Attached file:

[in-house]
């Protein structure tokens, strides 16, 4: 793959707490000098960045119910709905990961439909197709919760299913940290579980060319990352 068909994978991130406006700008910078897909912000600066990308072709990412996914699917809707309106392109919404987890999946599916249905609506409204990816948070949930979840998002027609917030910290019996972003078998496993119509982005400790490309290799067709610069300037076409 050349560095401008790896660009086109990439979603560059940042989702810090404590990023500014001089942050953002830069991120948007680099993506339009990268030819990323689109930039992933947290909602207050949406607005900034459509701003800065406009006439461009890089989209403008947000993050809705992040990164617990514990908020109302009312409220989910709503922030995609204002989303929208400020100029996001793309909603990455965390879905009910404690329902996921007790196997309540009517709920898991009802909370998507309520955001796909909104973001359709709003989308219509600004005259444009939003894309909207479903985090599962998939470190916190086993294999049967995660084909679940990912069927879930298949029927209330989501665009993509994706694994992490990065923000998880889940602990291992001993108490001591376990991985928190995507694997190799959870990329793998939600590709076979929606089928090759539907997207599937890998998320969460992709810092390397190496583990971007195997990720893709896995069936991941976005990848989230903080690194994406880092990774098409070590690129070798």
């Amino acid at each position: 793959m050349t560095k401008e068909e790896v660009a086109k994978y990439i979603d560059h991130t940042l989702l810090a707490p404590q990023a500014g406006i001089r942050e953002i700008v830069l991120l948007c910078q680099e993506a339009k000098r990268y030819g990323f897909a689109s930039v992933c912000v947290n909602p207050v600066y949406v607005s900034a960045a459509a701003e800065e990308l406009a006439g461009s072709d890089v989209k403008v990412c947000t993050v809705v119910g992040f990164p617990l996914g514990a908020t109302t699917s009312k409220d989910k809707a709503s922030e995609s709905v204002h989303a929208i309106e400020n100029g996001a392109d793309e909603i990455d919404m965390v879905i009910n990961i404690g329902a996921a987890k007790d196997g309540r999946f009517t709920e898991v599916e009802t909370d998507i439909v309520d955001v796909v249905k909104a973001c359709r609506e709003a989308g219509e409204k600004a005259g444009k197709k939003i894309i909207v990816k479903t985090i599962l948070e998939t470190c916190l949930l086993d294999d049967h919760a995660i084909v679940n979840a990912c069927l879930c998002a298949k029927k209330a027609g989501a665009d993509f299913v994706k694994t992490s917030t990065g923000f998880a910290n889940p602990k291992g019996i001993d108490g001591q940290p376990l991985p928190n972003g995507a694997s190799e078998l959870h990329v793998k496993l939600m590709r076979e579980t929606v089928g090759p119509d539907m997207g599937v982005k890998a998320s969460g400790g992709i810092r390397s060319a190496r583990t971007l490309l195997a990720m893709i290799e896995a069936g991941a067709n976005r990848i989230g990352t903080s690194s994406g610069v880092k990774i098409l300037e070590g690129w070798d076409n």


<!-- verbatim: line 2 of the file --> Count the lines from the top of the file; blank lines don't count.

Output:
């Protein structure tokens, strides 16, 4: 793959707490000098960045119910709905990961439909197709919760299913940290579980060319990352 068909994978991130406006700008910078897909912000600066990308072709990412996914699917809707309106392109919404987890999946599916249905609506409204990816948070949930979840998002027609917030910290019996972003078998496993119509982005400790490309290799067709610069300037076409 050349560095401008790896660009086109990439979603560059940042989702810090404590990023500014001089942050953002830069991120948007680099993506339009990268030819990323689109930039992933947290909602207050949406607005900034459509701003800065406009006439461009890089989209403008947000993050809705992040990164617990514990908020109302009312409220989910709503922030995609204002989303929208400020100029996001793309909603990455965390879905009910404690329902996921007790196997309540009517709920898991009802909370998507309520955001796909909104973001359709709003989308219509600004005259444009939003894309909207479903985090599962998939470190916190086993294999049967995660084909679940990912069927879930298949029927209330989501665009993509994706694994992490990065923000998880889940602990291992001993108490001591376990991985928190995507694997190799959870990329793998939600590709076979929606089928090759539907997207599937890998998320969460992709810092390397190496583990971007195997990720893709896995069936991941976005990848989230903080690194994406880092990774098409070590690129070798």